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RNID Action on Hearing Loss Barron Winnicott Home Good

Inspection Summary


Overall summary & rating

Good

Updated 13 October 2016

This inspection took place on 21 and 23 September 2016 and was unannounced. When the service was last inspected in September 2013 there were no breaches of the legal requirements identified.

Barron Winnicott is registered to provided accommodation and care for up to nine deaf adults who may need additional support for conditions such as autism, learning or physical disability or their emotional development. At the time of our inspection there were eight people living at the service.

A registered manager was in post at the time of the inspection. A registered manager is a person who has registered with the Care Quality Commission to manage the service. Like registered providers, they are “registered persons”. Registered persons have legal responsibility for meeting the requirements in the Health and Social Care Act 2008 and associated regulations about how the service is run.

People’s medicines were managed and received by people safely. Staff had received training in ‘Care of Medicines’. People had the right to choose to manage their own medicines if they wanted to, with appropriate support from the service.

There were sufficient staffing levels to keep people safe and support the health and welfare needs of people living at the service.

People were protected from the risk of abuse. Staff demonstrated a good understanding of abuse and knew the correct action to take if they were concerned about a person being at risk. Staff had received training in safeguarding adults.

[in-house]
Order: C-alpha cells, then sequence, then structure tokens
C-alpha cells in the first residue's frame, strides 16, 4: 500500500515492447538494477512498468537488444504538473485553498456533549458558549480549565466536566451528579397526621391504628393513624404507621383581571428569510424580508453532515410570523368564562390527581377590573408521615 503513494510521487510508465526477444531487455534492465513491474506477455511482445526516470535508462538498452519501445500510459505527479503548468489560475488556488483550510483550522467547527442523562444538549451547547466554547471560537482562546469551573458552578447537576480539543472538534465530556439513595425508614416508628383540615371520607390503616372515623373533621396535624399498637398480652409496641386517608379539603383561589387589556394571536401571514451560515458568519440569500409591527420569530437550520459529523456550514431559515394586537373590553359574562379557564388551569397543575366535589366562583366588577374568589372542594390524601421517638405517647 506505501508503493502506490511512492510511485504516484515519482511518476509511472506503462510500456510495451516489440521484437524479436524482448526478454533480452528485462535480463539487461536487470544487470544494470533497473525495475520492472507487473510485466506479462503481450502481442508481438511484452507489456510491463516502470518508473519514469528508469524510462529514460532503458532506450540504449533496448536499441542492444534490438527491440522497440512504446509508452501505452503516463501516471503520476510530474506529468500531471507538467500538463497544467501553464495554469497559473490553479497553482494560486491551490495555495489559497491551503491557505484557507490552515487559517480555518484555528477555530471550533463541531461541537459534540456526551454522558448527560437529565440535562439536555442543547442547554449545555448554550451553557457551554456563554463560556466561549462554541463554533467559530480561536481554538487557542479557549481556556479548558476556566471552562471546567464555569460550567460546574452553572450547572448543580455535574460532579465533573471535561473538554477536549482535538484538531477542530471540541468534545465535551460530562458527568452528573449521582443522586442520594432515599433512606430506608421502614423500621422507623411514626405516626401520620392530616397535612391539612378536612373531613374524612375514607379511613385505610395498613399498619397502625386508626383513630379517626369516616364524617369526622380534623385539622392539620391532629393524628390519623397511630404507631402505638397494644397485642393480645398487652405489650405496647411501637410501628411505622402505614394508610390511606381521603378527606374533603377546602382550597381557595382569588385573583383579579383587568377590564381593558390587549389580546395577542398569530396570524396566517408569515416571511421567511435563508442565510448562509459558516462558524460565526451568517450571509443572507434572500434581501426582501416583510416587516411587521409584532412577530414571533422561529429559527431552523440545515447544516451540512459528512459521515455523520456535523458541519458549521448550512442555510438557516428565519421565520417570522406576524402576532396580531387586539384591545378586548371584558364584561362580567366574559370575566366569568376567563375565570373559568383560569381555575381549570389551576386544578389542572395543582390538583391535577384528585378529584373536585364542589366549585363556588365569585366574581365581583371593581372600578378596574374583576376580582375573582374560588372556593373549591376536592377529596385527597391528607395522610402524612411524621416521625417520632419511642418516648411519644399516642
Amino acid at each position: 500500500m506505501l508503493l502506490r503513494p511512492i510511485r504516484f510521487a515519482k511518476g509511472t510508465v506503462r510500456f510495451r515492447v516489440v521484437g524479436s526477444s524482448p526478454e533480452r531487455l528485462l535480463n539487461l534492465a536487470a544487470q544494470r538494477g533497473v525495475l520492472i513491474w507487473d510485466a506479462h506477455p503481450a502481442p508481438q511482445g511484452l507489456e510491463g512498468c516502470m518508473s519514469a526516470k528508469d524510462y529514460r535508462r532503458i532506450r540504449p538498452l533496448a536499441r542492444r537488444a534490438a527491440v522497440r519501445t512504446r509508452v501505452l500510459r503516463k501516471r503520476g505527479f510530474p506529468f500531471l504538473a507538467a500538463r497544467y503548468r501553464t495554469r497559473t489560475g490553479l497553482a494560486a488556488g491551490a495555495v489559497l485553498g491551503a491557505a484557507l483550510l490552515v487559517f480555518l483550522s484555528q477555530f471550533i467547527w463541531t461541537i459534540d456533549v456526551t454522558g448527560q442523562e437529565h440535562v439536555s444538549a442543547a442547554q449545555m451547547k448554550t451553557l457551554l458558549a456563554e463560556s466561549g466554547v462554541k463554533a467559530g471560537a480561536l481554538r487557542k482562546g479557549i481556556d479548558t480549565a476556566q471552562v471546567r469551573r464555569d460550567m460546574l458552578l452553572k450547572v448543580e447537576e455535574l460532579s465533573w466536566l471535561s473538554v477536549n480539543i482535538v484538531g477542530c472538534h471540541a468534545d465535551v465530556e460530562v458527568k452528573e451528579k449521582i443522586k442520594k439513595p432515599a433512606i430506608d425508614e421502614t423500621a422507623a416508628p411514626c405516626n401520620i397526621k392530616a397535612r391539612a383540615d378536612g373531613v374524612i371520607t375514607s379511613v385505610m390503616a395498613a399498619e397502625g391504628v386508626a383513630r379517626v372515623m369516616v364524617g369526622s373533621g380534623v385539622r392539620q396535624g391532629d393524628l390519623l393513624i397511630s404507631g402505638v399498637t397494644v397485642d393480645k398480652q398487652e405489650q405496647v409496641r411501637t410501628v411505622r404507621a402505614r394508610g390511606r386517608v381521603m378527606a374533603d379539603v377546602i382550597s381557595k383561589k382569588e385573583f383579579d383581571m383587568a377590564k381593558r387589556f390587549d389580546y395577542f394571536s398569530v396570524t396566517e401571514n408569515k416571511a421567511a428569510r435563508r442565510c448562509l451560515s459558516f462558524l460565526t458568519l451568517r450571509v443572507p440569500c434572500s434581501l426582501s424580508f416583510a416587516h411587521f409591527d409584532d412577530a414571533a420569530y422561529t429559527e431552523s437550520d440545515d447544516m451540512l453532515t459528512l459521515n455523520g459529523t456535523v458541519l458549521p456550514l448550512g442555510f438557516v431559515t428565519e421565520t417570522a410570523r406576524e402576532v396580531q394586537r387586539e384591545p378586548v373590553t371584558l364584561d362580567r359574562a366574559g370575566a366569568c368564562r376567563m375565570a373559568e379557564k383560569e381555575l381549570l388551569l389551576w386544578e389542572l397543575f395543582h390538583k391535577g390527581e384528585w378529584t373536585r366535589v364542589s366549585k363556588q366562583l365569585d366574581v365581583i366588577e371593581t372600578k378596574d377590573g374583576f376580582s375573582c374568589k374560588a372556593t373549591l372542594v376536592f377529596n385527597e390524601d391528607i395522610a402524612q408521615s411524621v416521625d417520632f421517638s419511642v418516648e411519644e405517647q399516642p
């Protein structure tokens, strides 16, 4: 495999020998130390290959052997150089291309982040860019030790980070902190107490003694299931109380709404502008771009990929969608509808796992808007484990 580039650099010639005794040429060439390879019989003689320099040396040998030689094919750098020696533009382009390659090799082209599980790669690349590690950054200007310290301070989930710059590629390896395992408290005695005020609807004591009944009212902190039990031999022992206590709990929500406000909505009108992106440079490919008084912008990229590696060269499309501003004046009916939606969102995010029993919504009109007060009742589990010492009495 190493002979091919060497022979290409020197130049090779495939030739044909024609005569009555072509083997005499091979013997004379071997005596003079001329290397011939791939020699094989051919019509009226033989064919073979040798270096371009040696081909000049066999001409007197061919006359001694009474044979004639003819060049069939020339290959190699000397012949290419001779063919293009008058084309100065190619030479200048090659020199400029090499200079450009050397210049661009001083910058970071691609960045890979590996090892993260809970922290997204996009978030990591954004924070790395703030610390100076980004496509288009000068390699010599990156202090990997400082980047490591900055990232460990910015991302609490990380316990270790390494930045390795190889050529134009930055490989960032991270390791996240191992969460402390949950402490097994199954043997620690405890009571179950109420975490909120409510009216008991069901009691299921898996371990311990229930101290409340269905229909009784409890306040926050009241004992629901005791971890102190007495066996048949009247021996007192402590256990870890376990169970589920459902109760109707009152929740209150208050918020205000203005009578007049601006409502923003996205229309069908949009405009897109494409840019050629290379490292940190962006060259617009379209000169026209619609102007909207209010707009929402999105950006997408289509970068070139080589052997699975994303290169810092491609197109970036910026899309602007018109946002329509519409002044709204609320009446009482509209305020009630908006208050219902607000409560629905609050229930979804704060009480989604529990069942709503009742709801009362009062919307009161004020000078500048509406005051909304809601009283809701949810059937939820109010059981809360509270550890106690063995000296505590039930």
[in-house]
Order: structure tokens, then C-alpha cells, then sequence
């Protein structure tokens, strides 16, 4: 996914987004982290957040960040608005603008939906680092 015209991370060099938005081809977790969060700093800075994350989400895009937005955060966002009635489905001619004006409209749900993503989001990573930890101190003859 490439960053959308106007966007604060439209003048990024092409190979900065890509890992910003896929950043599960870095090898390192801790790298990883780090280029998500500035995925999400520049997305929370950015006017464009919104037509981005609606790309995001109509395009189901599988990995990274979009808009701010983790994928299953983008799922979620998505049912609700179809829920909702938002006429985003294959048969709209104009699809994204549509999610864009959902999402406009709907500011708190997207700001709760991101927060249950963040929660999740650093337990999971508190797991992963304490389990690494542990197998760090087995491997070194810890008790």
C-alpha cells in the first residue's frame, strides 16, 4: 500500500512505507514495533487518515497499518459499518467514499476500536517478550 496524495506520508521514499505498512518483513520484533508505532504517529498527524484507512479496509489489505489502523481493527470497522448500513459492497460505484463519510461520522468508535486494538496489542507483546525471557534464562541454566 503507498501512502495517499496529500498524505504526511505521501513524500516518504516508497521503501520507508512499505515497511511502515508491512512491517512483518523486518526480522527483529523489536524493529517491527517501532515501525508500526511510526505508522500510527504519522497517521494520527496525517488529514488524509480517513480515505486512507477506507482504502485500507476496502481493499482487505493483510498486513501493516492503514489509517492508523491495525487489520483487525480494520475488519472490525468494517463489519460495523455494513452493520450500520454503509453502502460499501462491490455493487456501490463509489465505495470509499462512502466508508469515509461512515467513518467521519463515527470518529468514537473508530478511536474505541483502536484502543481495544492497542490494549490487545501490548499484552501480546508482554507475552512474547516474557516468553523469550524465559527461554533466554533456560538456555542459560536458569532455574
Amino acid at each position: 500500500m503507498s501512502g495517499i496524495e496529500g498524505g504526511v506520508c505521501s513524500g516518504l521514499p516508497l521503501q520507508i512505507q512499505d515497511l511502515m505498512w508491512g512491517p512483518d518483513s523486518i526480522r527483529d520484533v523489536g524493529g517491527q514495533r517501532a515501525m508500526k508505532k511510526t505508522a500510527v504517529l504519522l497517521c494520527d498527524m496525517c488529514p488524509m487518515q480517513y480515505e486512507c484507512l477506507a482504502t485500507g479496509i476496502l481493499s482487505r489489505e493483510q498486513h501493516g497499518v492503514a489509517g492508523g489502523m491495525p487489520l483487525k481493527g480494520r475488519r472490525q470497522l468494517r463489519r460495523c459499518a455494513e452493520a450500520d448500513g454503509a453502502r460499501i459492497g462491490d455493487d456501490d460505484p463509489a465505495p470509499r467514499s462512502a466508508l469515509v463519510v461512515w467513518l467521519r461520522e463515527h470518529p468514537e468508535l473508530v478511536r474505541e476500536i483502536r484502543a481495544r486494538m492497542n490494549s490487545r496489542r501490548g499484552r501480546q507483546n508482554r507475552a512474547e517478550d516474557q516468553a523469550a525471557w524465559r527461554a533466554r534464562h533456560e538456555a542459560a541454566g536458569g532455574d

Risks to people were assessed and where required a risk management plan was in place to support people to manage an identified risk and keep the person safe.

People’s rights were being upheld in line with the Mental Capacity Act 2005. This is a legal framework to protect people who are unable to make certain decisions themselves.

Staff understood the importance of promoting choice and empowerment to people when supporting them. The service enabled people to make their own decisions and assist the decision making process where they could.

People were supported by well trained staff that had sufficient knowledge and skills to enable them to care for people.

People’s nutrition and hydration needs were met. People had enough to eat and drink to keep them healthy and had good quality, quantity and choice of food and drinks available to them.

We observed that people were treated with kindness and compassion by the staff. Staff were committed and passionate about their role.

The service was responsive to a person’s needs. A care plan was written and agreed with individuals and other interested parties, as appropriate.

The service reviewed the person’s activities, aims and objectives annually. They sought the person’s views on the service provided and future goals. People were actively encouraged and supported to be involved in making decisions about their educational programme.